Soccer dream dies hard

Canada's national soccer team member Jason de Vos will be concentrating on his club career,...

Canada's national soccer team member Jason de Vos will be concentrating on his club career, effectively retiring from his national duties. (File Photo)

MORRIS DALLA COSTA -- London Free Press

, Last Updated: 7:25 AM ET

Jason de Vos's career with Canada's national soccer team is over.

The 31-year-old native of Appin, who is the captain of the Canada's national soccer team and has fought many battles in many countries, wants to concentrate on his club soccer career. De Vos also believes Canada should invest time and money on the young players who will be around when Canada looks to qualify in the 2010 World Cup and beyond.

"I don't think I'd ever come out and say I'm going to retire, but I can't see myself ever playing for Canada again," de Vos said from England, where he had just finished a League Championship season with Ipswich. "It's disappointing. I love playing for my country. My dream was never to play in England or play professionally or make a lot of money playing football, it was to play for my country.

"If we'd gotten through to the next stage, I'd still be playing for Canada because I'd sacrifice everything to try and get to the World Cup. As soon as we were eliminated I knew that that dream was over for me, that I had to deal with that and accept that. Frank Yallop (the national coach) was brilliant with me. We had a nice chat. He needs to go in another direction. He needs to give the guys who are going to be playing in 2010 and 2014 the experience. They aren't going to get it with me playing."

Canadian players who play abroad face hardships when it comes to playing for their national team. They face more travel miseries than other national team players. The club sides they play for aren't particularly pleased about all the time spent playing for Canada. The grind has taken its toll on de Vos both physically and emotionally.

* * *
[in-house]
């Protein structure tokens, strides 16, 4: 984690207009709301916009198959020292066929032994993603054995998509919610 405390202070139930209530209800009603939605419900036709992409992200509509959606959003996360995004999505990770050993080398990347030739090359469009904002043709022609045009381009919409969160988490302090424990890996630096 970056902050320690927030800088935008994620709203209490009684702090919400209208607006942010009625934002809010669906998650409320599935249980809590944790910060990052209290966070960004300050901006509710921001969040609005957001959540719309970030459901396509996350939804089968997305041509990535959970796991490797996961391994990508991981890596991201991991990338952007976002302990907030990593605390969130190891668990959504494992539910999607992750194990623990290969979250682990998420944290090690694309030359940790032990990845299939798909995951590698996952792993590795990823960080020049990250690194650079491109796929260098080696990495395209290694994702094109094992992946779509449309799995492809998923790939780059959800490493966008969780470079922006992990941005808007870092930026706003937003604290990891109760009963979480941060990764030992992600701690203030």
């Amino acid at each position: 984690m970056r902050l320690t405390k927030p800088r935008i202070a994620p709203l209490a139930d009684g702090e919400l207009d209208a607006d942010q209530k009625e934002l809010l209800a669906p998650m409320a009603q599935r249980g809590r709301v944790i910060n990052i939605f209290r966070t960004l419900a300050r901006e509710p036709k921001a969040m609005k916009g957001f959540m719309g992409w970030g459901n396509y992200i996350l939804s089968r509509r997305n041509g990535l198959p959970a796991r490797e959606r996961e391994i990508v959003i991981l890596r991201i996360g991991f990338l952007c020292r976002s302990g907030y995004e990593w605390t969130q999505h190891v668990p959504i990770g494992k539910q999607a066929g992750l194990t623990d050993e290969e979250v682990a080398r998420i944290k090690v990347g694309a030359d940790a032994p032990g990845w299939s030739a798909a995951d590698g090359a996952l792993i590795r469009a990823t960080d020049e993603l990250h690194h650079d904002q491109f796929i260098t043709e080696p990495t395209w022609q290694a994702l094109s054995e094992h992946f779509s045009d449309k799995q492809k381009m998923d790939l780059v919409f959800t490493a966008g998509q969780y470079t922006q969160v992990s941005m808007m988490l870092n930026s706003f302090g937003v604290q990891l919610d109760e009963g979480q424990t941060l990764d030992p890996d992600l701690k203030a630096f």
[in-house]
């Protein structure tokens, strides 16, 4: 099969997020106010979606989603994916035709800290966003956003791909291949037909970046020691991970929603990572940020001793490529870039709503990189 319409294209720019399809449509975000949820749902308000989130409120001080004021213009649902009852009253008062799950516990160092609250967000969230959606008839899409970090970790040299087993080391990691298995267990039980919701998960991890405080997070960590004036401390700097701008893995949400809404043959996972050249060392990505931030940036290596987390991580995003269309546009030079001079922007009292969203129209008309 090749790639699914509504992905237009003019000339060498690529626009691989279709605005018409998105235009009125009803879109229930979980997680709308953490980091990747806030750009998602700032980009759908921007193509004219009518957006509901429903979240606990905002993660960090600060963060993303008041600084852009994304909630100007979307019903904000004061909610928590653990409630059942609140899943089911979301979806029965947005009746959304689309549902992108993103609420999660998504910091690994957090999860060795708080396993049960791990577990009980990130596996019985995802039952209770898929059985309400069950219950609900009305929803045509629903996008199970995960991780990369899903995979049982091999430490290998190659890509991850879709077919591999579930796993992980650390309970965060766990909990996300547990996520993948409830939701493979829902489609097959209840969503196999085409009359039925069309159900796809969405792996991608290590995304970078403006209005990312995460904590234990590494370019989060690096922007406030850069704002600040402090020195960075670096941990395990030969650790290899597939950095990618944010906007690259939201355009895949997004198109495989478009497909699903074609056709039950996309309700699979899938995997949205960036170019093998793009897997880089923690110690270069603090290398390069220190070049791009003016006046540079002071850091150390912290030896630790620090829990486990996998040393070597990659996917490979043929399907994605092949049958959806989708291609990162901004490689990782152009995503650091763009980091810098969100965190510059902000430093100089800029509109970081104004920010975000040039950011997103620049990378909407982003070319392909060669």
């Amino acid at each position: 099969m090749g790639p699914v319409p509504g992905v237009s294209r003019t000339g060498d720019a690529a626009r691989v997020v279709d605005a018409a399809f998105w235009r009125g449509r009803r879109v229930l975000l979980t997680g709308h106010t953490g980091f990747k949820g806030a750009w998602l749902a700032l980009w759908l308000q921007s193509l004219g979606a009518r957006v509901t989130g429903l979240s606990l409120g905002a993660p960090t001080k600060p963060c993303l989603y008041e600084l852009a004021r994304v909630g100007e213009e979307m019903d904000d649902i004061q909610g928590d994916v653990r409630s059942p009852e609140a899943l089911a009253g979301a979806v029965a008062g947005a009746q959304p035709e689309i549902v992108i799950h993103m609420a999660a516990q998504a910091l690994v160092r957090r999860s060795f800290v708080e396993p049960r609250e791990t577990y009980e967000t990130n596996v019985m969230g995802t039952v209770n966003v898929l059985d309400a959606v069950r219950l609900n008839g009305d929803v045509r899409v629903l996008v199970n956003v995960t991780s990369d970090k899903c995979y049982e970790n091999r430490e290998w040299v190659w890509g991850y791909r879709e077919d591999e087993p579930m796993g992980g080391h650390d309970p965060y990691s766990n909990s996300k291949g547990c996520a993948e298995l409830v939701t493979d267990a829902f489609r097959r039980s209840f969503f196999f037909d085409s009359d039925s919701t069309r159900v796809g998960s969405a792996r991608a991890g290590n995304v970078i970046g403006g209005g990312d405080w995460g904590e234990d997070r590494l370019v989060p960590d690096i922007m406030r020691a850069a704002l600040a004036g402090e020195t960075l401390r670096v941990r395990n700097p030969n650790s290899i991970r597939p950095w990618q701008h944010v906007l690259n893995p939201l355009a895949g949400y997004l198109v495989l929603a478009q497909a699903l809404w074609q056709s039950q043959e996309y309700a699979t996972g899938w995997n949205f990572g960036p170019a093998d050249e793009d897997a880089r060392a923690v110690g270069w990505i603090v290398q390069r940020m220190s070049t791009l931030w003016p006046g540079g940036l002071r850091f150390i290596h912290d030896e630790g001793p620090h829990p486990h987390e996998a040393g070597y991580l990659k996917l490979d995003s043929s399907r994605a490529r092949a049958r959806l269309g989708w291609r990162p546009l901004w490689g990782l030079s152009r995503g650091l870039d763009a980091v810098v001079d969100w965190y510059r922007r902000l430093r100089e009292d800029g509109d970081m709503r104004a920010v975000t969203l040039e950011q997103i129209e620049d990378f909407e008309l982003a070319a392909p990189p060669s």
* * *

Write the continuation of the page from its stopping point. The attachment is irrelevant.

"Our fitness coach said, 'You played way too much football over the two years. You need a break, your body needs time to recover because of jet lag and various injuries. You're killing yourself.' From July onwards I played something like 55 games. It's a lot of football. I was really pleased to get through that without breaking down or suffering major injury. In hindsight I shouldn't have played with some injuries."

De Vos and his wife Rachael just had their second child, a boy Jake. Daughter Ella is two.

"At this stage in my life, with two young kids, my club career, the two don't go hand in hand any more," he said. "It's unbelievably difficult to pack your bags for three weeks and leave while your two-year-old daughter is standing at the front door saying 'Please don't go.' It pulls at your heartstrings. I hate every minute I have to be away from my kids."

De Vos moved from Wigan Athletic to Ipswich at the end of this season. Wigan won promotion of the English Premiership. Ipswich finished third in the league, barely missing automatic promotion forcing it into a playoff.

"It was a real heartbreak for us," de Vos said. "A lot of reporters ask if I regret leaving Wigan. I don't regret for one second leaving Wigan. Hindsight is a wonderful thing but I left because I felt they weren't treating me very well. Everyone at Ipswich from the owners to the manager to the people who cut the grass have been brilliant.

"It's been a great move for me. A lot of the enjoyment of being a footballer is the journey and not the end product."

It's a journey that will continue for de Vos, but without his national team commitments, there won't be as many trips to make.


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